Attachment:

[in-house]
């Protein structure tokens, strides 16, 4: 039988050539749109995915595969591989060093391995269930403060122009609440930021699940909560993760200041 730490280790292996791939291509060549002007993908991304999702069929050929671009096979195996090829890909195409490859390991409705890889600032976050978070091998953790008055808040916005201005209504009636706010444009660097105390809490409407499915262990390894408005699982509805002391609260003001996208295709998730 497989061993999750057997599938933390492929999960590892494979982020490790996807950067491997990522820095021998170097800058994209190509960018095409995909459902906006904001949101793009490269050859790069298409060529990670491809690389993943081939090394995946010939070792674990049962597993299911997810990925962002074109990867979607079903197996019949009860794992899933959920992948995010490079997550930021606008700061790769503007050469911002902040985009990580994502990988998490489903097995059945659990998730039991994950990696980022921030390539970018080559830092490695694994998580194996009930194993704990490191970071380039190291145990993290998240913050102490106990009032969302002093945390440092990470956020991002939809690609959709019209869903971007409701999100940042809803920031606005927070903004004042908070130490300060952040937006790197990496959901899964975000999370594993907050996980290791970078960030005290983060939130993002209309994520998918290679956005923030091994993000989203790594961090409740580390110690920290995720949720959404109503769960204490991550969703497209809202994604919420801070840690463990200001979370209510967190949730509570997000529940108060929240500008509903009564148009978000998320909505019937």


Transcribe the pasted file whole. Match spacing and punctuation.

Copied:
[in-house]
């Protein structure tokens, strides 16, 4: 039988050539749109995915595969591989060093391995269930403060122009609440930021699940909560993760200041 730490280790292996791939291509060549002007993908991304999702069929050929671009096979195996090829890909195409490859390991409705890889600032976050978070091998953790008055808040916005201005209504009636706010444009660097105390809490409407499915262990390894408005699982509805002391609260003001996208295709998730 497989061993999750057997599938933390492929999960590892494979982020490790996807950067491997990522820095021998170097800058994209190509960018095409995909459902906006904001949101793009490269050859790069298409060529990670491809690389993943081939090394995946010939070792674990049962597993299911997810990925962002074109990867979607079903197996019949009860794992899933959920992948995010490079997550930021606008700061790769503007050469911002902040985009990580994502990988998490489903097995059945659990998730039991994950990696980022921030390539970018080559830092490695694994998580194996009930194993704990490191970071380039190291145990993290998240913050102490106990009032969302002093945390440092990470956020991002939809690609959709019209869903971007409701999100940042809803920031606005927070903004004042908070130490300060952040937006790197990496959901899964975000999370594993907050996980290791970078960030005290983060939130993002209309994520998918290679956005923030091994993000989203790594961090409740580390110690920290995720949720959404109503769960204490991550969703497209809202994604919420801070840690463990200001979370209510967190949730509570997000529940108060929240500008509903009564148009978000998320909505019937």